Drug war drives HIV transmission

By Richard Branson

In a striking report this month, the Global Commission on Drug Policy showed that the continued criminalization of drug use drives the spread of HIV. People have long known that drug use is linked to disease, but this is the first clear analysis of how our enforcement of drug laws condemns thousands to Aids, hepatitis C and other life-threatening ailments.

This happens because repressive law enforcement activities drive drug users to the fringes of society, away from health services, and into environments and practices that elevate the risk of HIV transmission. Dirty, shared needles become commonplace when users must hide and depend on criminal networks, and HIV rates soar.

About 33 million people in the world have HIV, and injection drug use now accounts for one-third of new HIV infections outside of sub-Saharan Africa. In Russia, an epidemic driven substantially through injection drug use has left one in 100 adults battling HIV. Russia strictly enforces drug laws and, by some estimates, one in three Russian intravenous drug users has HIV.

This month, the USA hosts the massive International AIDS Conference. It brings more than 25,000 of the world’s leaders in HIV research, care and treatment to Washington, D.C., to further global efforts to treat and eradicate HIV. The United States has been a global leader in expanding HIV treatment around the world. Just seven months ago, the international community welcomed the U.S. commitment to an AIDS-free generation.

Yet the United States and dozens of other countries, including China, Russia, Thailand and Canada continue to enforce policies that criminalize drug use and drive HIV transmission. The Global Commission urges national leaders and U.N. agencies such as the United Nations Office on Drugs and Crime to reject the failed war on drugs and evaluate drug policy success through measures that are meaningful, such as reduced rates of HIV and disease transmission, fewer overdose deaths, and reduced drug market violence.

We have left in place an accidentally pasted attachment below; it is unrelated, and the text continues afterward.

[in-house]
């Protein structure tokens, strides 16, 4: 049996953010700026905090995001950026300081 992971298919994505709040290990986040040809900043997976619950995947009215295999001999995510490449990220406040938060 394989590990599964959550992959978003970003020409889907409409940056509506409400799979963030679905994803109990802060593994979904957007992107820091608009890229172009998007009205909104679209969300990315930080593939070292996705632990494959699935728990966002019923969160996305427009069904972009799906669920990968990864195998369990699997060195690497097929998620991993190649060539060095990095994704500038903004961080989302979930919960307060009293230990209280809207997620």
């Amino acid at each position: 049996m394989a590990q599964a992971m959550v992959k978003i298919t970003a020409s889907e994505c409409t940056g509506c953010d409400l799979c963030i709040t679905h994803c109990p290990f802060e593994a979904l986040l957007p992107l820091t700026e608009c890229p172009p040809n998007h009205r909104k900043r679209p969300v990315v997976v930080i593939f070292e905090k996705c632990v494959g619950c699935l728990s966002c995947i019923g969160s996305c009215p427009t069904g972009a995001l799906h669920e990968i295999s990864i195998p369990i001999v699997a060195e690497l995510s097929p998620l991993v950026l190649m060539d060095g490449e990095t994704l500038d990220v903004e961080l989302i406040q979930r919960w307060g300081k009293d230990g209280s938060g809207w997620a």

Arresting and imprisoning non-violent people who use drugs must end. It consumes vast resources because treatment is many times cheaper than prosecution and incarceration. Resources that now go to these arrests should instead be devoted to evidence-based treatment and care options for drug dependence, and the scaling up of strategies to reduce HIV infection and protect the health of people who use drugs, including with syringe exchanges and drug substitution, or maintenance therapies. Law enforcement resources should focus on violent criminal cartels.

Decriminalization policies can work. In Australia, Portugal and Switzerland, newly diagnosed HIV infections among drug users have been greatly reduced because drug users are offered treatment instead of prison. British Columbia has been successful in combating HIV in its large population of intravenous drug users. Through evidence-based measures — including needle exchanges, HIV treatment for all and the first supervised injection site in North America — B.C. has reduced HIV infections among people who inject drugs from nearly 400 in 1996 to about 50 in 2010. Refusing to implement such proven public health measures that reduce HIV infection and protect people who use drugs is criminal.

Unfortunately, even in the face of incontrovertible evidence that public health policies meaningfully reduce HIV transmission in injection drug users, national governments continue to persecute and prosecute non-violent drug users. In fact, the U.S. recently re-instated a ban on the use of federal funds for syringe exchange programs. It is time to fight such shortsighted and destructive policies. By embracing evidence-based health policies, China, the United States, Russia, Canada and many other countries can prevent millions of HIV infections and save countless lives.

With my fellow commissioners, I call on national leaders to recognize the causal links between war on drugs and the spread of HIV, and take immediate steps to implement proven public health approaches to drug policy. The status quo is no longer an option.

Sir Richard Branson serves on the Global Commission on Drug Policy and is the founder of the Virgin Group and Virgin Unite.